Feast of Saints Simon and Jude: Ancient Brainstorming Session Discovered

When early Church documents are unearthed it is usually a cause for celebration and excitement, but this partially restored document, which contains only the words of one known as "the Consultant: Early Church Public Relations: Feast Division" has remained remarkably unknown. The ancient language in which it is written, "Consultese,"  is related to Greek, Coptic and Hebrew. Even when translated, though, it is not clear whether it is understood. It is, nevertheless, my pleasure to bring my translation to your attention on October 28, 2011, the Feast of Saints Simon and Jude.

Folks, people. Quiet down please. Let’s get started. This is our brainstorming session for a new feast. I’ve gathered you here today to help me out. You’re all Christians, in love with the Church. Good, good, good. As a focus group, though, I have a few questions for you, and I want you to think through this with me, think out loud, and throw out some ideas for me when I throw you the questions. Ready?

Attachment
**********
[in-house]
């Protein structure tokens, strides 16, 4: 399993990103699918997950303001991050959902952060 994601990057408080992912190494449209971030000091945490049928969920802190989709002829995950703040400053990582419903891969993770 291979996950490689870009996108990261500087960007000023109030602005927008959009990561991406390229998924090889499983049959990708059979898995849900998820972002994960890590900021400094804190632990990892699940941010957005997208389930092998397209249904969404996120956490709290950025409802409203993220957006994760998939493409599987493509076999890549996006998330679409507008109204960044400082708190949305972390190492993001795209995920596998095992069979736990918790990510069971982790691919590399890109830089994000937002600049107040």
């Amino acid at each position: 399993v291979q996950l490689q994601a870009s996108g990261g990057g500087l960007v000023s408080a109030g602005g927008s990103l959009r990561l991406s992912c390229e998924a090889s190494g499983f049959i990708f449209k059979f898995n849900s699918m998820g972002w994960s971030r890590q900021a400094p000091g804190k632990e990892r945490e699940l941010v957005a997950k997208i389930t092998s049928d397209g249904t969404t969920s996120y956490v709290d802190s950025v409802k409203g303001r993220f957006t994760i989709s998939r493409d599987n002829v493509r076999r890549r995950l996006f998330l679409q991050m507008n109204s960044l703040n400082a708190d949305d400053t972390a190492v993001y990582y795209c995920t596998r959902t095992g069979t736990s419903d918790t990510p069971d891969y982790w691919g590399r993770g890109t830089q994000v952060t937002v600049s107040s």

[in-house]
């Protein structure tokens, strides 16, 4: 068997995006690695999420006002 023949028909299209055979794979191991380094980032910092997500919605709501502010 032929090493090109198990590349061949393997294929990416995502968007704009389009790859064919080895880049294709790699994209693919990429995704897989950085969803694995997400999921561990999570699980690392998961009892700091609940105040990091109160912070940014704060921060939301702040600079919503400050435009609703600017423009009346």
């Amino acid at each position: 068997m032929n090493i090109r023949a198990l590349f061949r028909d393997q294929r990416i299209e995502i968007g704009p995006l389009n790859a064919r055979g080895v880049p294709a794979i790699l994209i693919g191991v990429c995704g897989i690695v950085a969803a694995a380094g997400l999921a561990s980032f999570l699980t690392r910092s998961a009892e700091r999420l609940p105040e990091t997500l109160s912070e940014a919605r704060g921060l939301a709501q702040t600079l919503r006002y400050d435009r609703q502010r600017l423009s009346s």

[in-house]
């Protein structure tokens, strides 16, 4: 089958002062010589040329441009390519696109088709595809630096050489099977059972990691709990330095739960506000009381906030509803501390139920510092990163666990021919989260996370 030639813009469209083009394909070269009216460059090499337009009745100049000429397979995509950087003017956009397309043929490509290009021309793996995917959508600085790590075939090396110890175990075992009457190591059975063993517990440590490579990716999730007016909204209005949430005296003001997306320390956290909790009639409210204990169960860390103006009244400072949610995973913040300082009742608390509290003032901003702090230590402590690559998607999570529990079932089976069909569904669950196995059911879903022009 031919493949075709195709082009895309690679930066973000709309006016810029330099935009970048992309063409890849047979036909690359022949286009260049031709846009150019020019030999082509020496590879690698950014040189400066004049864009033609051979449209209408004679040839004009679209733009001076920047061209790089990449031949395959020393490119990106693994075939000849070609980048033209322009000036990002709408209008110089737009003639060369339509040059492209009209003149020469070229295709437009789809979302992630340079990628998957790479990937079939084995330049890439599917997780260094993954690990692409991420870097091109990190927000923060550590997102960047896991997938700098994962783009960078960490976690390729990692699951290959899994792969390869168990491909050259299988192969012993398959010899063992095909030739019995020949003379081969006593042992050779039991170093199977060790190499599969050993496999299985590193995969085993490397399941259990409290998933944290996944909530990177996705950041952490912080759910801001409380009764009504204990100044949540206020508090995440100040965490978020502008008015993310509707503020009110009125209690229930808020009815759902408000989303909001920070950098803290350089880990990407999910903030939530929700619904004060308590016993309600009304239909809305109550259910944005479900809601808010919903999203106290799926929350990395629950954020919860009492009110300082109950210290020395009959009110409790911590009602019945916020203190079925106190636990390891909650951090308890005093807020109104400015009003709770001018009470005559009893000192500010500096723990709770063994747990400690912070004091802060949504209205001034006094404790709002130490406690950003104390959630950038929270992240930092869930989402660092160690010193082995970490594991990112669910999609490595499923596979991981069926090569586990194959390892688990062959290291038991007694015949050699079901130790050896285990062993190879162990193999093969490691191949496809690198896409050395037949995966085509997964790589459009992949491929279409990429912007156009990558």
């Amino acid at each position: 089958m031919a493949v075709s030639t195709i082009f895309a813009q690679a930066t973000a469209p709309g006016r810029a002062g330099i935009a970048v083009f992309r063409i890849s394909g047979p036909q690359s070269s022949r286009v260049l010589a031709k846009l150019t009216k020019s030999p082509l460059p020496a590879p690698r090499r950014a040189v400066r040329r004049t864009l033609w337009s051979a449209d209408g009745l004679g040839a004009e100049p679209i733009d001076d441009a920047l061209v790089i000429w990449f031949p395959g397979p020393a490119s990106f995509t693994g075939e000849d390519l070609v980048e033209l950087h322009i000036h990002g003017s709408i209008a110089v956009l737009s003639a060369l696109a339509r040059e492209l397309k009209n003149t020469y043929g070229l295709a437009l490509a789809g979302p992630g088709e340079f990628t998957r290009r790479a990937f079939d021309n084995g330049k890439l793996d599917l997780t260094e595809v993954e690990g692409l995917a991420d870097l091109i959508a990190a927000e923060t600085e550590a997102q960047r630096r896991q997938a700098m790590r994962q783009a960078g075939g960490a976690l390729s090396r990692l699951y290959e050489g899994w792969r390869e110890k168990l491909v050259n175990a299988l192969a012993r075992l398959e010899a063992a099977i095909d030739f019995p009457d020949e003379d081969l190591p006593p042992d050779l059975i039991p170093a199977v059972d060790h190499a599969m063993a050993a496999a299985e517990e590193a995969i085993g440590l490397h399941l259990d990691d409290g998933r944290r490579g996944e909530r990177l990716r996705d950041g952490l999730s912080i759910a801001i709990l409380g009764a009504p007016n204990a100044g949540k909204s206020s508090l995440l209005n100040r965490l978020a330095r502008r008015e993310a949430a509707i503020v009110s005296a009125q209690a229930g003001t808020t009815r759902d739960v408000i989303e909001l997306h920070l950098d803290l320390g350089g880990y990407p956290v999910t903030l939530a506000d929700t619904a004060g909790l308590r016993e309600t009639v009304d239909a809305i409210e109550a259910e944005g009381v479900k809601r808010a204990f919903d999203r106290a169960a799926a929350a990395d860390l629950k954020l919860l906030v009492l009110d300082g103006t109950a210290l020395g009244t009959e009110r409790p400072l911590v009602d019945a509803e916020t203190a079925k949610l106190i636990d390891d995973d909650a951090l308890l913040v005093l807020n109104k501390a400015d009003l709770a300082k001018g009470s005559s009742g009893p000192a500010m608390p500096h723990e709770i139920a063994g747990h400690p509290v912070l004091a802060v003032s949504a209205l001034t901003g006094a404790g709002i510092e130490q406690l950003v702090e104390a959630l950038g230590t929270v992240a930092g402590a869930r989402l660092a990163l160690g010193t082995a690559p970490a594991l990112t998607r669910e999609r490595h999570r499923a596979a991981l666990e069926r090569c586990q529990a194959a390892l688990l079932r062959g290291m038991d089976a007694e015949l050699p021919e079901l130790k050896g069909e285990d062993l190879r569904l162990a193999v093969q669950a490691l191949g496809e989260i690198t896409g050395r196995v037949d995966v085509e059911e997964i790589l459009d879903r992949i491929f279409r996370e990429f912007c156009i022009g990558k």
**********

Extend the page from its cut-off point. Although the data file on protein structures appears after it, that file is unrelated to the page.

When I say "the feast of Saints Simon and Jude," what is the first thing that pops into your mind? I know, right? Who are they? It strikes me that we need better PR for these guys, or this feast falls through the cracks. Are they musical troubadours? What’s their big hit again, “Sounds of Silence”? Who are they? Let's get to know them.

So a good place to start: top five things they are noted for…let’s get a list going. People, put your heads together. My assistant will write it all down on this wax tablet with my newest stylus, known as a "Sharpie."

So, throw it out people. Think outside the Basilica. Apostles? Okay, good, that’s a start. No, even if we don’t know a lot about them, they were chosen for a reason. Maybe ability to keep their heads down, let the Gospel do the talking, not about them, stayed on message, on point. Remember the Gospel, not their names…What’s that? No, come on. Given that that the Gospels tell us about the flaws and weaknesses of other apostles, why would there be a cover-up? No, no, too cynical. The Gospels laid it all out for everyone to see and read. The fact that Jesus chose them is a strong plus; if they had gone wild, we would have known. Devoted apostles. Point One. I'll write that down.

 1) Apostles